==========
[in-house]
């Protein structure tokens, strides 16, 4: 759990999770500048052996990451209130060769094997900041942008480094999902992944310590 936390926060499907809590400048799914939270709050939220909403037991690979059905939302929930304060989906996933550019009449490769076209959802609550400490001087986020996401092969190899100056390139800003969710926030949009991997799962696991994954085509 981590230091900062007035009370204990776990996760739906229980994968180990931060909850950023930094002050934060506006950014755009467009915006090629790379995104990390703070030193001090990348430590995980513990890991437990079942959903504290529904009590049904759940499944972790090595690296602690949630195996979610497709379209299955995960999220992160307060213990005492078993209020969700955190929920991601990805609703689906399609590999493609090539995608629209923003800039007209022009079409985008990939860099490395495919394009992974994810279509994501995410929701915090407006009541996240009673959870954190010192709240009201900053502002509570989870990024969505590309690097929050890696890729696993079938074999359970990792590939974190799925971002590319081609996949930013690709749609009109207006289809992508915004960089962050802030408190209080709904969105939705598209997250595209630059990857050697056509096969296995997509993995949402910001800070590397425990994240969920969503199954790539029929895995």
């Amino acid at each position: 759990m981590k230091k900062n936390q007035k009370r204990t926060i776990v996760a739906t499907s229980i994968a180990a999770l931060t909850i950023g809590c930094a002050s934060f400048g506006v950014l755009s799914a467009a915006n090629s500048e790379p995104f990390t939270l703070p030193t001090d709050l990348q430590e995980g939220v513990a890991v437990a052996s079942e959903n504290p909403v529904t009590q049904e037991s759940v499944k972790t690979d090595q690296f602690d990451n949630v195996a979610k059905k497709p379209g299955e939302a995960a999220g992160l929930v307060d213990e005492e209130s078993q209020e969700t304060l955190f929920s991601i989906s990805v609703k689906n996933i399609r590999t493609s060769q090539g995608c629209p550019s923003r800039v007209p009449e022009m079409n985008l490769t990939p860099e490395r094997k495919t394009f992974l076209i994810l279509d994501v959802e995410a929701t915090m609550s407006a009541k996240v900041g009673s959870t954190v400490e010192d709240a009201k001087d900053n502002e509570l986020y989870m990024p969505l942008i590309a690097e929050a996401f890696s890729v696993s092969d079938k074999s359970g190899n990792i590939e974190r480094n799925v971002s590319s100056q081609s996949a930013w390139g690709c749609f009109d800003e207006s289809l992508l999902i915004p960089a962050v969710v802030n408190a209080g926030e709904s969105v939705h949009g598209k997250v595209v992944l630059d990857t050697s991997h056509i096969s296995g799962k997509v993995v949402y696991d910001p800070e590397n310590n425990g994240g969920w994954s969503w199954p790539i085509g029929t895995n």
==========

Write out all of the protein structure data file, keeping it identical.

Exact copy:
[in-house]
């Protein structure tokens, strides 16, 4: 759990999770500048052996990451209130060769094997900041942008480094999902992944310590 936390926060499907809590400048799914939270709050939220909403037991690979059905939302929930304060989906996933550019009449490769076209959802609550400490001087986020996401092969190899100056390139800003969710926030949009991997799962696991994954085509 981590230091900062007035009370204990776990996760739906229980994968180990931060909850950023930094002050934060506006950014755009467009915006090629790379995104990390703070030193001090990348430590995980513990890991437990079942959903504290529904009590049904759940499944972790090595690296602690949630195996979610497709379209299955995960999220992160307060213990005492078993209020969700955190929920991601990805609703689906399609590999493609090539995608629209923003800039007209022009079409985008990939860099490395495919394009992974994810279509994501995410929701915090407006009541996240009673959870954190010192709240009201900053502002509570989870990024969505590309690097929050890696890729696993079938074999359970990792590939974190799925971002590319081609996949930013690709749609009109207006289809992508915004960089962050802030408190209080709904969105939705598209997250595209630059990857050697056509096969296995997509993995949402910001800070590397425990994240969920969503199954790539029929895995």
């Amino acid at each position: 759990m981590k230091k900062n936390q007035k009370r204990t926060i776990v996760a739906t499907s229980i994968a180990a999770l931060t909850i950023g809590c930094a002050s934060f400048g506006v950014l755009s799914a467009a915006n090629s500048e790379p995104f990390t939270l703070p030193t001090d709050l990348q430590e995980g939220v513990a890991v437990a052996s079942e959903n504290p909403v529904t009590q049904e037991s759940v499944k972790t690979d090595q690296f602690d990451n949630v195996a979610k059905k497709p379209g299955e939302a995960a999220g992160l929930v307060d213990e005492e209130s078993q209020e969700t304060l955190f929920s991601i989906s990805v609703k689906n996933i399609r590999t493609s060769q090539g995608c629209p550019s923003r800039v007209p009449e022009m079409n985008l490769t990939p860099e490395r094997k495919t394009f992974l076209i994810l279509d994501v959802e995410a929701t915090m609550s407006a009541k996240v900041g009673s959870t954190v400490e010192d709240a009201k001087d900053n502002e509570l986020y989870m990024p969505l942008i590309a690097e929050a996401f890696s890729v696993s092969d079938k074999s359970g190899n990792i590939e974190r480094n799925v971002s590319s100056q081609s996949a930013w390139g690709c749609f009109d800003e207006s289809l992508l999902i915004p960089a962050v969710v802030n408190a209080g926030e709904s969105v939705h949009g598209k997250v595209v992944l630059d990857t050697s991997h056509i096969s296995g799962k997509v993995v949402y696991d910001p800070e590397n310590n425990g994240g969920w994954s969503w199954p790539i085509g029929t895995n």